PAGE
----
The United States spends approximately $113 billion dollars per year on mental health care and $600 billion dollars per year on substance abuse. These figures not only include the cost of treatment but also account for lost wages, legal fees, the cost of imprisonment, prevention services, and the cost of medical complications resulting from these disorders. This may sound like an enormous amount of money, and it is, but when compared to the larger picture this amount is quite small; only about six percent of the national healthcare spending goes towards mental health treatment and services despite the rising cost of mental health. Approximately one in five adults are diagnosed with a mental illness each year, and approximately eight percent of adults in the U.S. are diagnosed with a substance use disorder each year. Studies have shown nearly 60% of adults who have a mental health disorder do not seek treatment, and an even more significant percentage of people do not seek treatment for their substance abuse disorder. The majority of these individuals do not receive treatment simply because it is too expensive. High prescription costs, out of pocket expenses and high co-pays are some of the factors contributing to the high loss of mental health and substance abuse treatment in the United States.
The cost of mental health treatment
Prescription drugs, residential treatment, and outpatient mental health treatment make up the majority of the costs for mental health treatment while inpatient mental health spending is decreasing dramatically over time. Mental health disorders such as depression, anxiety, schizophrenia, obsessive-compulsive disorder, and bipolar disorder require prescription medications in combination with psychotherapy to provide the best clinical results. Prescription medications are necessary for the treatment of these mental health disorders and depending on the specific type of medication, it can cost an individual anywhere from $15-$1,00 a month, regardless of their insurance coverage. In terms of antidepressants, a 10-milligram capsule of fluoxetine (Prozac) costs $28 a month, whereas a 10-milligram tablet of escitalopram (Lexapro) at retail cost is $87 a month. Fortunately, there is usually a large selection of medications used to treat one specific disorder, and therefore it is crucial to evaluate the cost of these prescriptions when deciding which treatment is right for you.
Psychotherapy on an outpatient basis can cost up to $100 per hour, and many individuals may require anywhere from one to five hours a week. Private insurance and federal funding can cover these costs, but often time there is a deductible or co-pay. Rarely these services are 100% covered by insurance. An intensive mental health care treatment program such as a 30-day residential treatment or partial hospitalization program can cost on average $10,000-$15,000. Most residential and partial hospitalization programs accept private insurance; however, there is usually a deductible that must be paid out of pocket. State and federal mental health programs are generally subsidized; however, an individual must meet their criteria and often there is a long waiting list to enter into one of these treatment programs.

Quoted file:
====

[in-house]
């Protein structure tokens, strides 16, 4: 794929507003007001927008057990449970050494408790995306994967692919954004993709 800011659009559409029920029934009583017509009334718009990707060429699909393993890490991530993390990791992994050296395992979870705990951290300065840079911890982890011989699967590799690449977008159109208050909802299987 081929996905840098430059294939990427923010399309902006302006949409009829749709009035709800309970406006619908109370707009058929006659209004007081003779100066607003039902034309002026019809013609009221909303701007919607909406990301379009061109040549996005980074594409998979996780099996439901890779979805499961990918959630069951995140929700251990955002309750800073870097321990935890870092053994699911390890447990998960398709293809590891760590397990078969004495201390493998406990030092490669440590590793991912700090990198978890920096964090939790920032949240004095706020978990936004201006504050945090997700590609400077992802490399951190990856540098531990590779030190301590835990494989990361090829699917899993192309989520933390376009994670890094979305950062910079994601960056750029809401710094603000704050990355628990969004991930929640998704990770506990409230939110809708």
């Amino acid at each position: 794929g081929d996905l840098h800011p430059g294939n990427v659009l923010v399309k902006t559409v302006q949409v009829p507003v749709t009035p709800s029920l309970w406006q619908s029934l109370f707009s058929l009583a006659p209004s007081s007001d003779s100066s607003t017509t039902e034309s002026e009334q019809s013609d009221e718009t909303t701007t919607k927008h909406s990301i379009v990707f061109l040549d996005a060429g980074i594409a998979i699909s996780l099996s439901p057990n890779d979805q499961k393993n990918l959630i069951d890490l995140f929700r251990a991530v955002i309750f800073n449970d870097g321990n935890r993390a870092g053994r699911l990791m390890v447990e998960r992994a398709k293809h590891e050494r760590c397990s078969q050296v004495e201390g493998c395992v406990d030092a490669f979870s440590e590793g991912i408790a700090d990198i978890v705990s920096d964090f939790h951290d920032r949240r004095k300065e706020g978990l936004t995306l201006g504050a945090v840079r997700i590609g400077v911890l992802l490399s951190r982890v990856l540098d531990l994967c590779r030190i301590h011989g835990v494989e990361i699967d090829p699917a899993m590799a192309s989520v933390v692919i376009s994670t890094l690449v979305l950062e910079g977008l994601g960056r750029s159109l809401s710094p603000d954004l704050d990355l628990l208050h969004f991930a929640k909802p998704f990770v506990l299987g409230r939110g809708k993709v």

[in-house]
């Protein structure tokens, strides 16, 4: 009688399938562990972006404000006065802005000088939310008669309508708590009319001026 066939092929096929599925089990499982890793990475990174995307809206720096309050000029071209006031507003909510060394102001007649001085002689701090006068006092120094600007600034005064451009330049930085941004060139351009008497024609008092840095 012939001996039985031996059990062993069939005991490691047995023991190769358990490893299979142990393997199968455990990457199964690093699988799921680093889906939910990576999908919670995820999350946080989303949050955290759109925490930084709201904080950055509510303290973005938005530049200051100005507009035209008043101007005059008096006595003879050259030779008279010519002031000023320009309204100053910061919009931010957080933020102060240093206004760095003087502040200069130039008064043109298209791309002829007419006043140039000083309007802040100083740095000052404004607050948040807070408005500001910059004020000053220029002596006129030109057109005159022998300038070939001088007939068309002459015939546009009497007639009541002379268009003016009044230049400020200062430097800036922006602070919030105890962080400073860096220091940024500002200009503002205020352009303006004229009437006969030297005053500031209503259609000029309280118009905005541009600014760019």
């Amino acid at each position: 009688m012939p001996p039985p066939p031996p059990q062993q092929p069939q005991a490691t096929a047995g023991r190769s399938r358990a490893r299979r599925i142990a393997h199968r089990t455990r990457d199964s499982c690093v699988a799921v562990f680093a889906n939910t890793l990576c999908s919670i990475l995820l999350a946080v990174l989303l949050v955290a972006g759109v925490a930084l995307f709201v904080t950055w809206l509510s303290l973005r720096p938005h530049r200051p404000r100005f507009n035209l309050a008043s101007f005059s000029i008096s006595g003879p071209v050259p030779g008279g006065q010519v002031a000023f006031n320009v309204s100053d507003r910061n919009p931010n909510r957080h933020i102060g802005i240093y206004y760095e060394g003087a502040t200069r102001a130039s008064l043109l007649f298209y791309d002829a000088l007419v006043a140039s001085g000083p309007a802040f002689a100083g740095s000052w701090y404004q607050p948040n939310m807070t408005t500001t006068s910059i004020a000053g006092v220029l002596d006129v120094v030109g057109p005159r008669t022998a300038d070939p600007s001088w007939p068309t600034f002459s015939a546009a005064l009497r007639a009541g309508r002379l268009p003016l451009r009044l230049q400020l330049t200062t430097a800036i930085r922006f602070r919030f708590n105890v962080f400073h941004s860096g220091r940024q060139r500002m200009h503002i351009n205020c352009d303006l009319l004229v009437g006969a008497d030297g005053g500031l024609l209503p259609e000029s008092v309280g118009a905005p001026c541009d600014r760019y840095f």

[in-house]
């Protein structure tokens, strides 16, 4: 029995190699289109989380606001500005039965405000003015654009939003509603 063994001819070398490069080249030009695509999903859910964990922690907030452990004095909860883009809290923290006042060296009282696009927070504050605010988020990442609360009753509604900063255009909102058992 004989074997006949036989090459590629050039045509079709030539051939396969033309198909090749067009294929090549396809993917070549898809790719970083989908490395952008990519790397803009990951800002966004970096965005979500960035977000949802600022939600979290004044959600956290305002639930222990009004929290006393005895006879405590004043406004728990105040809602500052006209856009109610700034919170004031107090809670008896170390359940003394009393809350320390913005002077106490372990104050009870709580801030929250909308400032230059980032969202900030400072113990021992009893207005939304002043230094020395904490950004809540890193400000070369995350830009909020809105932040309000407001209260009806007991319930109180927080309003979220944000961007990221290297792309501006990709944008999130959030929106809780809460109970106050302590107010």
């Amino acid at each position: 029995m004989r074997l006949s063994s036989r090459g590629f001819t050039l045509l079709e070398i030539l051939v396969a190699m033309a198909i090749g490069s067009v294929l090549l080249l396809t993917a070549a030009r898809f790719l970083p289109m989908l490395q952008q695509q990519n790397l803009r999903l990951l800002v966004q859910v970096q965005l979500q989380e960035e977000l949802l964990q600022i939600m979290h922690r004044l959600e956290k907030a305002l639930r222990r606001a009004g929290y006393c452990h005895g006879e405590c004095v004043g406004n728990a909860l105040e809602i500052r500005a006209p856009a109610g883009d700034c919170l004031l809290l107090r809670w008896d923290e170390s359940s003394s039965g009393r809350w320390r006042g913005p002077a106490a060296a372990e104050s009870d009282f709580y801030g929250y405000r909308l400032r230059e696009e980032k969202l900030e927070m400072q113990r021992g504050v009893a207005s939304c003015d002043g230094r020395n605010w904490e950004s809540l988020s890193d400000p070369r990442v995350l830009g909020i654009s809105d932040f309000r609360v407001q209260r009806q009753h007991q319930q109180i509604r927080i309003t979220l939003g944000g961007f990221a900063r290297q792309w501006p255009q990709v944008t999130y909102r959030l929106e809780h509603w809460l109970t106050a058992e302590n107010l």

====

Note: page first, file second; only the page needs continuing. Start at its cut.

The cost of addiction
Prescription medications, detoxification, outpatient rehab, and inpatient rehab are the most common treatment approaches for substance abuse. Depending on the specific substance, medications can be used to lessen the side effects of withdrawal and prevent future cravings. Opioids or prescription painkillers are known to have severe withdrawal effects, and these withdrawals are a large reason for relapse. Methadone, naltrexone, and buprenorphine are well-known pharmacological treatments used for opioid withdrawal however they have a large range in cost. For example, the price of a 30-day supply of buprenorphine combined with naloxone (Suboxone) can range from $150-$500 depending on the dosage. The average cost of yearlong methadone treatment is approximately $4,700.
Outpatient detoxification usually costs $1,000-$1,500 and can be included in the price for the rehab program. Detox is usually the initial step when entering a substance abuse program and generally takes anywhere from two-five days to eliminate the abused drug from the body. Inpatient rehabilitation substance abuse programs cost anywhere from $6,000-$20,00 on average for a 30-day stay. Outpatient rehabilitation programs are generally less expensive and can cost $5,000-$10,000 for a three-month program. The cost of each rehabilitation program varies on each treatment facility. Insurance can help cover these costs, but that depends on the specific type of coverage an individual carries.
Types of insurance that may cover mental health and substance use treatment
- Private insurance (PPO)
- Military insurance
- State-financed health insurance